Every time I wear these earrings, I return to my happy place in the waters of Bali among fish and reefs and divers—a place I’ve never been.

Day 6—Traveling Teardrop Earrings

I bought these earrings in Tucson, Arizona, in 2003. I went with my husband and sons to visit my mother and stepdad in Phoenix and my father and siblings in Tucson.

These earrings have traveled to Rhode Island, Iowa, Illinois, North Dakota, Minnesota, Wisconsin, Indiana, Hawaii, and Canada. These are hockey earrings. They’ve seen my youngest son play lots of hockey games in many cities. I have a rule about jewelry when I travel—only one pair of earrings and one necklace. These are the earrings that almost always made the cut.

I’ve worn these earrings more than any other pair of earrings I own, so maybe that makes them my favorite pair. As my mother would say, “You can wear them with blue jeans or an evening dress.”

I wore this pair to Winnipeg, Canada, to a hockey tournament. On Saturday morning, I was waiting in the car for my husband to come out of the hotel, so we could head to the rink.

After he got in the car, he said, “Do you feel naked?”

“What?” I hadn’t forgot to put on my pants. (This was long before COVID-19 and pants-less Zoom meetings and endless jokes about people forgetting to wear pants.)

He laughed and asked again, “Do you feel naked?”

“What do you mean?” I asked.

He extended a closed fist toward me then opened his fingers. Nestled on his palm were my teardrop earrings.

“I thought you might want these, so you didn’t feel naked,” he said.

“Yes, thanks.” I lifted my earrings off his palm and leaned over to kiss him before dressing my bare earlobes.

He had remembered that I had once said I felt naked if I forgot to wear earrings when I left the house.

I’ve never forgotten that he remembered.

Day 5—Sleepy Thoughts on COVID and Earrings

I almost didn’t write today’s post about earrings. I received my COVID-19 booster yesterday evening at 5:15, and today I had aches, low-grade fevers, and major fatigue. Last March when I had my second shot, I was so tired for two days that even getting out of bed to go to the bathroom was exhausting. Today was better than last time, but I still needed four substantial naps. I tried to imagine what it would feel like to have a serious case of COVID.

I chose today’s earrings this morning but didn’t put them on until 6:15 this evening when I started writing this blog. I can’t wear earrings when I sleep.

Today’s pair are Black Hills Gold, a pink-colored rose encircled by golden leaves. I bought them around 1990 with birthday money my father gave me. Every year he’d send me birthday money, and I’d buy something for myself. I couldn’t tell you what else I bought over the years, but I remember thanking him for these earrings.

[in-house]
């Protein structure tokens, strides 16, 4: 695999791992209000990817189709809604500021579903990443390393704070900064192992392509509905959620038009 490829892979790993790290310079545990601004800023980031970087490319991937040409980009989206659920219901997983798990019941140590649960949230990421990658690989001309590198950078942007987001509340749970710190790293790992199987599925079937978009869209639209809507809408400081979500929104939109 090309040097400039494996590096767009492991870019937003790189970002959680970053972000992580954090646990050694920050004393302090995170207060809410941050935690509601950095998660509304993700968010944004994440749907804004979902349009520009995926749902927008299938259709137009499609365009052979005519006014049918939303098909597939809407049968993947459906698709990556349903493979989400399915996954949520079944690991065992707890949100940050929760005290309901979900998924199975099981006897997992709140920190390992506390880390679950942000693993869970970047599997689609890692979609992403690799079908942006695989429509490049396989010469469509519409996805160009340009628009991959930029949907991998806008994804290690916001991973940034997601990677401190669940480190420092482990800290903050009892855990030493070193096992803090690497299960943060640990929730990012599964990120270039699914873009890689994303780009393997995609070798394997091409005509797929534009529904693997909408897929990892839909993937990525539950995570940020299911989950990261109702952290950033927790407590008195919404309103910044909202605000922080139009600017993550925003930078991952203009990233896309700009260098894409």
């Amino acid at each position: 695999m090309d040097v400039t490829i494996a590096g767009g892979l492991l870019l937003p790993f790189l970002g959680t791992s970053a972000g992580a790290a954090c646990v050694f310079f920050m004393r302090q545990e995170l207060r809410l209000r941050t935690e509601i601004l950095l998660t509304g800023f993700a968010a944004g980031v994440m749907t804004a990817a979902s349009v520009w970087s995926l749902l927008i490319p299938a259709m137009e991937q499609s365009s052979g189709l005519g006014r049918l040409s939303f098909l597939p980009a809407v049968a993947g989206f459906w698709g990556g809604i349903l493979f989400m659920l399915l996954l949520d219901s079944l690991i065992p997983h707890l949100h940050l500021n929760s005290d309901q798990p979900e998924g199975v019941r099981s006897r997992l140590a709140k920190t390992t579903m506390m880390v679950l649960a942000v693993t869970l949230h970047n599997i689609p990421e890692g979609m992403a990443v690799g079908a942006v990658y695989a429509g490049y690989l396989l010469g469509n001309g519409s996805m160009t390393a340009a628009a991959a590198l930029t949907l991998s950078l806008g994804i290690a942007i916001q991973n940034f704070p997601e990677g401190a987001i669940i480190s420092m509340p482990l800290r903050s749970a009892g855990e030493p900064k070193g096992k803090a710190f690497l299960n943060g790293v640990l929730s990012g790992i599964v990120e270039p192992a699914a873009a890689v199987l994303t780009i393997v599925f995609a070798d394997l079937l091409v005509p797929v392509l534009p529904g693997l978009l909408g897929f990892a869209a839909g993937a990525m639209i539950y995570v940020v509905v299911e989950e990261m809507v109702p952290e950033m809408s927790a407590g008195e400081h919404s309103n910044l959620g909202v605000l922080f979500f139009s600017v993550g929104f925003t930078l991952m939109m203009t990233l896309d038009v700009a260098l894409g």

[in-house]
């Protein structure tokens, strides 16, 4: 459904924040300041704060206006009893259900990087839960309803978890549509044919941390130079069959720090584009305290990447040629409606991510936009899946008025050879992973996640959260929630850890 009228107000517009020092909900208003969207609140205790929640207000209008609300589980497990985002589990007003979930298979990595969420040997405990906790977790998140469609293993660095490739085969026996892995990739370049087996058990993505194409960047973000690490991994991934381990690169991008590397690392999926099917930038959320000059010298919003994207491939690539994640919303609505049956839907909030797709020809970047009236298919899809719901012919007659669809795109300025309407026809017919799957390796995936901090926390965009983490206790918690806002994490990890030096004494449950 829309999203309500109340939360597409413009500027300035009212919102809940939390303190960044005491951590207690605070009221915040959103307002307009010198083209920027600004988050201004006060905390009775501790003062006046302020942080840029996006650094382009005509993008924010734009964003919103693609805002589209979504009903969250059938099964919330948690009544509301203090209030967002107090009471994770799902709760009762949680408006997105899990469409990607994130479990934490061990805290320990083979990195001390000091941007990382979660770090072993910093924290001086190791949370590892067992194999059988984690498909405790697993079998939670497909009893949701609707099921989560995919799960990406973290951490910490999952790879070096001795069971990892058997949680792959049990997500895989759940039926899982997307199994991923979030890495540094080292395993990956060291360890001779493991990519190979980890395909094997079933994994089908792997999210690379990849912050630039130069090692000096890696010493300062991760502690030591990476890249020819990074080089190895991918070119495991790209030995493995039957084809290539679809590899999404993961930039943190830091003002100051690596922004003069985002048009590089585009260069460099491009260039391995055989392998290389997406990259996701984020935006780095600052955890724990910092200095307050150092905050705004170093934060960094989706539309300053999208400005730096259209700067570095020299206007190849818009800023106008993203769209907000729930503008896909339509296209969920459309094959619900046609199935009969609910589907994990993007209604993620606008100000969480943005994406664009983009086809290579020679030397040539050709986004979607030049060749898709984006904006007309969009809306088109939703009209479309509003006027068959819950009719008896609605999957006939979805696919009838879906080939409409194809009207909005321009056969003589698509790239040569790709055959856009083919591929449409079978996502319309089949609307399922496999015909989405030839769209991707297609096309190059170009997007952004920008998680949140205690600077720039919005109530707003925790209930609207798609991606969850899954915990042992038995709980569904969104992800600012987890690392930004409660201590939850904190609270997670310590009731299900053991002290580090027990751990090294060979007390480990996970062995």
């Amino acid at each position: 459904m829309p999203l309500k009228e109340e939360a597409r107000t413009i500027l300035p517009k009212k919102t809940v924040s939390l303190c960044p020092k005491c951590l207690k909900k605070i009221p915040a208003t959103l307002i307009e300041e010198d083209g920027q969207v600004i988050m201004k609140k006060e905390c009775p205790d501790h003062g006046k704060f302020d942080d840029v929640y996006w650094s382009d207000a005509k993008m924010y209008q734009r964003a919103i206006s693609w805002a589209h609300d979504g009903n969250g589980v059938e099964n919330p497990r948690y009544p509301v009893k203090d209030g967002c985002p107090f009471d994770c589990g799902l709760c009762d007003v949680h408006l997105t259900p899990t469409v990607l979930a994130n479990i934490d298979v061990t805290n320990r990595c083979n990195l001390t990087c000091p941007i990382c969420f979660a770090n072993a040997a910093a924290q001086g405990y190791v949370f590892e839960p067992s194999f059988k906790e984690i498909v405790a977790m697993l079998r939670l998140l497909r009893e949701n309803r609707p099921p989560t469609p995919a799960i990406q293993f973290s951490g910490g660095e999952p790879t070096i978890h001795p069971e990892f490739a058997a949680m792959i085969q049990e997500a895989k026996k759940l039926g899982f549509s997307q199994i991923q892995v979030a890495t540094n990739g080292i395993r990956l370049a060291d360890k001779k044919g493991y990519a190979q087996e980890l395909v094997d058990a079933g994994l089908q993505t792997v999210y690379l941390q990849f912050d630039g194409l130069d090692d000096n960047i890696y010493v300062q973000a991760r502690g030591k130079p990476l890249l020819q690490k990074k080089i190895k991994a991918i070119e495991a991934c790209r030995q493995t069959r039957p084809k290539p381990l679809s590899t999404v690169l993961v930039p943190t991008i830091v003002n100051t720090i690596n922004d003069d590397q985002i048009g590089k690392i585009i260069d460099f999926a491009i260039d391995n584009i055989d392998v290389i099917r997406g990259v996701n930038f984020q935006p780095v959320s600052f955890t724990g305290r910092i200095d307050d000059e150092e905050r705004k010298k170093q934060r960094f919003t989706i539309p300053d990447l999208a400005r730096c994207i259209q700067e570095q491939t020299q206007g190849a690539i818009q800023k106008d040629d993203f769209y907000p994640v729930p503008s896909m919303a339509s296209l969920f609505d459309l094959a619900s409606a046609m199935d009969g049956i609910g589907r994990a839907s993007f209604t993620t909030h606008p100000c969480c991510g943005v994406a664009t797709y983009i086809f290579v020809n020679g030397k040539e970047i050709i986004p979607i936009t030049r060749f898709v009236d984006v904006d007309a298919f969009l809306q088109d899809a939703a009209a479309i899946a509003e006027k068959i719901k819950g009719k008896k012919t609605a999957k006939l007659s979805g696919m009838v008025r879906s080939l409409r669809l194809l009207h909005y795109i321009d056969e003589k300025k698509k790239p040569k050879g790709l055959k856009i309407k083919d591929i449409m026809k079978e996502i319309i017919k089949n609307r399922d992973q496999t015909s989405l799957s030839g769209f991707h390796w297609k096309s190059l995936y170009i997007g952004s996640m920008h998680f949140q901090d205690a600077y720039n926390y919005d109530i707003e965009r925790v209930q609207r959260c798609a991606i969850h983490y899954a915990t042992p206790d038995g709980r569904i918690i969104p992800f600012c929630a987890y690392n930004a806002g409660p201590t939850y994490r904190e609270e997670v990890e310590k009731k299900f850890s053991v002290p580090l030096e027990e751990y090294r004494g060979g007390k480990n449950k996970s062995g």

My father passed away in September 2016 from a heart attack, but dementia had begun to stalk him. If he were alive, he’d be in a nursing home and probably isolated by surges of COVID.

My dad, me, and my cousin’s baby, May 2005

Yesterday on my way to the vaccine clinic, I listened to a story on public radio about sailors who are stuck on cargo ships that can’t get into port. And when they finally do, the sailors aren’t given shore leave because they aren’t vaccinated. The nightly news reports on hundreds of ships stalled in the ocean, but I haven’t heard them talk about the sailors on the ships.

The public radio journalist interviewed a maritime chaplain who comforts crew members stranded on ships. These people can’t see their families, can’t get off a ship to wire money home, can’t walk down a sidewalk. I’m embarrassed to say, I never thought about the people on those ships. One sailor’s wife is divorcing him because she hasn’t seen him in so long. These sailors don’t have the freedom to get off the ship, and they don’t know when they’re going home. I remembered a history lesson about the impressment of American sailors being one of the causes of the War of 1812. I wonder how little a sailor’s life at sea has changed over the last few hundred years.

When I arrived home, I told my husband, “I can’t believe I never thought about the people on those ships. How could I not think about them?” The focus is always on the cargo.

Today was a difficult day. Feeling lousy makes me feel blue, and I spent the day—when I was awake—close to tears.

But . . .

I’m thankful for my vaccines.

I’m thankful I remember the earrings I bought with birthday money from my father.

I’m thankful public radio aired a story about sailors stuck on ships.

I’m thankful that my biggest worry about COVID is being laid low by a vaccine.

Day 4—Earrings from a Cruise

I didn’t take the Caribbean cruise; Sandi, my best friend, did. She bought these abalone shell earrings for me as a gift.

When the rectangles sway, iridescent, pale-green splotches catch light and pulsate across the surface of the earrings, giving the impression they light up from within.

I met Sandi, a paralegal, at a law office where I had taken a summer job. I had dreams of switching careers and becoming a paralegal. Eventually, I decided against the career change, but my friendship with Sandi lasted until she passed away fourteen years later.

The lawyer, who gave me a tour of the office on my first day, introduced me to Sandi, and told her I taught English. Her first words to me were, “I might as well tell you right now, I don’t understand that possessive apostrophe stuff.”

My first words to her were, “I struggle with affect and effect and avoid using either word. And I have to look up how to use lay or lie every time.”

Sandi and me, July 2017

We both laughed. My first thoughts were “I like this person, and we’re going to be good friends.”

There was so much coded in our first exchange of words: We wouldn’t lead with our egos; we’d help each other when needed; humor would prevail. It was the beginning of a beautiful friendship.

These earrings symbolize Sandi’s character. She pulsated kindness and humor and strength, which lit up from inside her.